Growing Degree Days Keeping Up Despite Cool, Damp Weather -- USDA
Though Monday's USDA Crop Progress report showed another big week of planting progress, it certainly wasn't a dry week, with anywhere from .5 inch to 2 inches of rain falling through the Corn Belt and heavier amounts up to 4 inches in the Dakotas and northern Corn Belt, according to Tuesday's USDA Weekly Weather and Crop Bulletin.
"Weekly rainfall amounts of 2 to 4 inches or more were common from the upper Midwest to Texas. Totals in excess of 4 inches were widespread from southern Texas into the mid-South and southeastern Plains. Meanwhile, cool, wet weather in the upper Midwest contrasted with warm conditions in the Ohio Valley. In the eastern Corn Belt, planting proceeded between occasional showers. In the upper Midwest, cool, rainy weather provided much-needed moisture, following a period of rapid planting, but slowed corn and soybean emergence and development. In fact, below-normal temperatures dominated areas from California to the Plains and upper Midwest," according to Tuesday's report.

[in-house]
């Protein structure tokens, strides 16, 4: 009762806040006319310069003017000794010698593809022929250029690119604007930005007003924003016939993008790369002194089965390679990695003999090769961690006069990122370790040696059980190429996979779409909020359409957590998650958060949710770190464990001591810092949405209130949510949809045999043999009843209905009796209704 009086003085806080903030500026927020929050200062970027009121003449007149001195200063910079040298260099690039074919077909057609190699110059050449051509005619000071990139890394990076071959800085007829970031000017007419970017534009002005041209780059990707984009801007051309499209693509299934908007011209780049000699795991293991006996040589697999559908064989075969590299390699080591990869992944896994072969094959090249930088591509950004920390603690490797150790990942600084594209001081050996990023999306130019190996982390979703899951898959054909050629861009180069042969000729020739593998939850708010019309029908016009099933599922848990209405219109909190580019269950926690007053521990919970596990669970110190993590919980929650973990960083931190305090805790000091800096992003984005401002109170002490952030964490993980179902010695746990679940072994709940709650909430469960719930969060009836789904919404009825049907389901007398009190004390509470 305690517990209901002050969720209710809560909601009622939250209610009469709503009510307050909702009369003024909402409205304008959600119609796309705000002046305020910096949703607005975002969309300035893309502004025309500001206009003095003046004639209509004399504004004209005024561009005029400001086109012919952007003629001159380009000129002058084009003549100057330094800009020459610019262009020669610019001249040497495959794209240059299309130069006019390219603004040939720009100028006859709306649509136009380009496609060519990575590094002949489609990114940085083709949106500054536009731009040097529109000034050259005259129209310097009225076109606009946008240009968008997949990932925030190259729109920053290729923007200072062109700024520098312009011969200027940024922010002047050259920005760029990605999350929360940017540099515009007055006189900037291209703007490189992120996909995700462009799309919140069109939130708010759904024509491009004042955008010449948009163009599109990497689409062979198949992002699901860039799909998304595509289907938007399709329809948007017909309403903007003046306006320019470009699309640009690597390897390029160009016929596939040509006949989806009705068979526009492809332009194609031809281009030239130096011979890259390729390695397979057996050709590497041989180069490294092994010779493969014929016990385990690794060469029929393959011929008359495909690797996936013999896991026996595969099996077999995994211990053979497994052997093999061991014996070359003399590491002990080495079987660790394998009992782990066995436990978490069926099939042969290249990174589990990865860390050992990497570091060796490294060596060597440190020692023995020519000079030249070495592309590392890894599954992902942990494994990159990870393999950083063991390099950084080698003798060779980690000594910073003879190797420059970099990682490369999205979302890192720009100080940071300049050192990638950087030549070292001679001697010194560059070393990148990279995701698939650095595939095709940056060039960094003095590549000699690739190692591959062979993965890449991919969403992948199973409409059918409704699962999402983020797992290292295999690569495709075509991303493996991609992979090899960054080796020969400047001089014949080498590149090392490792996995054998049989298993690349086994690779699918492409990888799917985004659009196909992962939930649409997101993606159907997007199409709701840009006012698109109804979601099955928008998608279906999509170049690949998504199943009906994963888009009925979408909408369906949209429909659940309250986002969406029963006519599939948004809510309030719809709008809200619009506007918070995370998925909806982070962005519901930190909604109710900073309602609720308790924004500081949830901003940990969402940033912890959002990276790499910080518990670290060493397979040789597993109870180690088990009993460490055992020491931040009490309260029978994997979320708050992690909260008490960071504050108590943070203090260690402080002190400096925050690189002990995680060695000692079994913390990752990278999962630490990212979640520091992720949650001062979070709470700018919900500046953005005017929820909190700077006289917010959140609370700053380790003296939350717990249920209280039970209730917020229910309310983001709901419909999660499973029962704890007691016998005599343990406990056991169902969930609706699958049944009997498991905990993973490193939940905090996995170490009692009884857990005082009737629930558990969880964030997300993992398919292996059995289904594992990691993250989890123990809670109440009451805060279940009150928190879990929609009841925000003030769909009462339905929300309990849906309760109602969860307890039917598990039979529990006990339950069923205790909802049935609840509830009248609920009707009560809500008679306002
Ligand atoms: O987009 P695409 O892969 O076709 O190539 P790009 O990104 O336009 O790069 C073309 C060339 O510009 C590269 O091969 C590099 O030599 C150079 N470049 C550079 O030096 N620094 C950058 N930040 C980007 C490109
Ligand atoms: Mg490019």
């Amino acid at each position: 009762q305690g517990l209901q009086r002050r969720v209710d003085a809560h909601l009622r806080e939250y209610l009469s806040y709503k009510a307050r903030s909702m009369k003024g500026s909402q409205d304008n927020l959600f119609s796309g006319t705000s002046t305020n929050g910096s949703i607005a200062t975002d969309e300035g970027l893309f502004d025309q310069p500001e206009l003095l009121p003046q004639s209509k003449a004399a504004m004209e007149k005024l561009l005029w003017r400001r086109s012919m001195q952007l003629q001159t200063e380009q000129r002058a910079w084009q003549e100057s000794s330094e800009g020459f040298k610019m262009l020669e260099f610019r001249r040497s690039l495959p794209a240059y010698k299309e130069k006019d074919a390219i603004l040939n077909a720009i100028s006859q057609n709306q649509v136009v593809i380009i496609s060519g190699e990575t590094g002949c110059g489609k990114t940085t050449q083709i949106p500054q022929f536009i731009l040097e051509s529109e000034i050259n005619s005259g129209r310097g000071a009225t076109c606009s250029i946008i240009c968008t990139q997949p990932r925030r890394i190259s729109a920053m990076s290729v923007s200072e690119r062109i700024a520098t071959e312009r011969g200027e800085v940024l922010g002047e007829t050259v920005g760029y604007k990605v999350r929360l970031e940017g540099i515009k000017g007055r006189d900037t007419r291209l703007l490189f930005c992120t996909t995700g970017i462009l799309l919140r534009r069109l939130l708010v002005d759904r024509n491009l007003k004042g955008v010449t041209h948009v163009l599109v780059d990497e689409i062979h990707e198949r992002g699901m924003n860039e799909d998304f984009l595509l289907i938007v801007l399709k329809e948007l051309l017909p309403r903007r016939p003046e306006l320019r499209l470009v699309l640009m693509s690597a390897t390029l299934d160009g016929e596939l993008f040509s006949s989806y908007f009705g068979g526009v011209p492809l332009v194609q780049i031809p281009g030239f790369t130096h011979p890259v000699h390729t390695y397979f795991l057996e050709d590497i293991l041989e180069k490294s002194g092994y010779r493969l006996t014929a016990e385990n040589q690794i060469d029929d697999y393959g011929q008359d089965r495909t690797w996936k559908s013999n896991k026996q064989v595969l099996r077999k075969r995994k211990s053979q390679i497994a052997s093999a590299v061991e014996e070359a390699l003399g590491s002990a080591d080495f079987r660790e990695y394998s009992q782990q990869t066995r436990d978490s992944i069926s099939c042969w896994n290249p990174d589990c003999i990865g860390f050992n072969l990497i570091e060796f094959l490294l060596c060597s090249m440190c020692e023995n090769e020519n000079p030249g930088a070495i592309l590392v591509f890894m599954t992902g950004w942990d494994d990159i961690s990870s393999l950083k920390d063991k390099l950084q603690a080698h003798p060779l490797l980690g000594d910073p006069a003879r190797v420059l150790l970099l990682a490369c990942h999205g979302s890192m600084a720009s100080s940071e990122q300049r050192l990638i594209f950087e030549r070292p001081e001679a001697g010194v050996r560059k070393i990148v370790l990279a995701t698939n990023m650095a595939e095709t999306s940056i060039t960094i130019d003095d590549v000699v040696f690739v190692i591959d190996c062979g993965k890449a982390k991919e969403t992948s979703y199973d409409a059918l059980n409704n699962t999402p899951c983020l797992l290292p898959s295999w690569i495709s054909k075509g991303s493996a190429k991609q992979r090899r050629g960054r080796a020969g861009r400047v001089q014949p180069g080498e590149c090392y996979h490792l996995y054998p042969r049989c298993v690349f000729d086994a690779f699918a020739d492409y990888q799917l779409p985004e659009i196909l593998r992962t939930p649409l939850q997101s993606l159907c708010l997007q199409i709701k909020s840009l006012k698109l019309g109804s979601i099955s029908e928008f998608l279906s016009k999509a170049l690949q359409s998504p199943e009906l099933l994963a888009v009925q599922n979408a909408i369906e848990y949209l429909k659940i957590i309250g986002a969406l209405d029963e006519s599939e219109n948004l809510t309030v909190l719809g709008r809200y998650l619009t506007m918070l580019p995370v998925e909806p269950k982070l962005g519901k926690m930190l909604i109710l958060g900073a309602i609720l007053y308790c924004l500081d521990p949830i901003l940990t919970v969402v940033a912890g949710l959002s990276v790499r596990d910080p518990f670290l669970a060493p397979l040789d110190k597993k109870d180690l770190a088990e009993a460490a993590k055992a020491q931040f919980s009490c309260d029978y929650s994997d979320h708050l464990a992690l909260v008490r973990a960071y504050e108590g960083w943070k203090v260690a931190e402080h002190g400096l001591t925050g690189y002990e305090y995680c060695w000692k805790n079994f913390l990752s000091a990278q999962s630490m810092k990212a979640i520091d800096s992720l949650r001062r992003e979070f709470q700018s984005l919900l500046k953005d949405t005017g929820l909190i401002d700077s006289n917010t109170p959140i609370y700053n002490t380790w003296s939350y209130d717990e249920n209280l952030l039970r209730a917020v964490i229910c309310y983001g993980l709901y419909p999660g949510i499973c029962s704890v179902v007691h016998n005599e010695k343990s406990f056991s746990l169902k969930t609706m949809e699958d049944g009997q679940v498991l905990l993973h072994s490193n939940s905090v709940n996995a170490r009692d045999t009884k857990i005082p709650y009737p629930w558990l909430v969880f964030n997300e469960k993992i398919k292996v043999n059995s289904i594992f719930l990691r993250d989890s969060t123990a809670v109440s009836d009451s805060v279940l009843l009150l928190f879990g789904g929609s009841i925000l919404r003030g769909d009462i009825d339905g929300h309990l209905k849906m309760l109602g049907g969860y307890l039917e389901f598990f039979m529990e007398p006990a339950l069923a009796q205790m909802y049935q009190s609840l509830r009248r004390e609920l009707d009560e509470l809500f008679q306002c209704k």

"Early in the week, freezes were noted as far south as the central High Plains, possibly threatening the portion of the winter wheat that had begun to head. Farther east, however, temperatures above 90°F. were commonly observed in the Southeast. Elsewhere, broadly unsettled weather prevailed in the West, with the heaviest precipitation falling across the northern Intermountain region. The Western showers boosted topsoil moisture, aided winter grains, and reduced irrigation requirements. Beneficial precipitation dampened parts of California, but failed to dent the far West’s serious hydrological drought."
Despite the recent cool, wet system -- fueled by a continued move toward a "moderate" El Niño -- that's dominated the bulk of the nation's center in the last couple of weeks, much of the Plains and Corn Belt remain ahead of the normal pace for growing degree days (GDDs), with pockets of the central and northern Plains 200+ GDDs ahead of normal, Tuesday's report shows.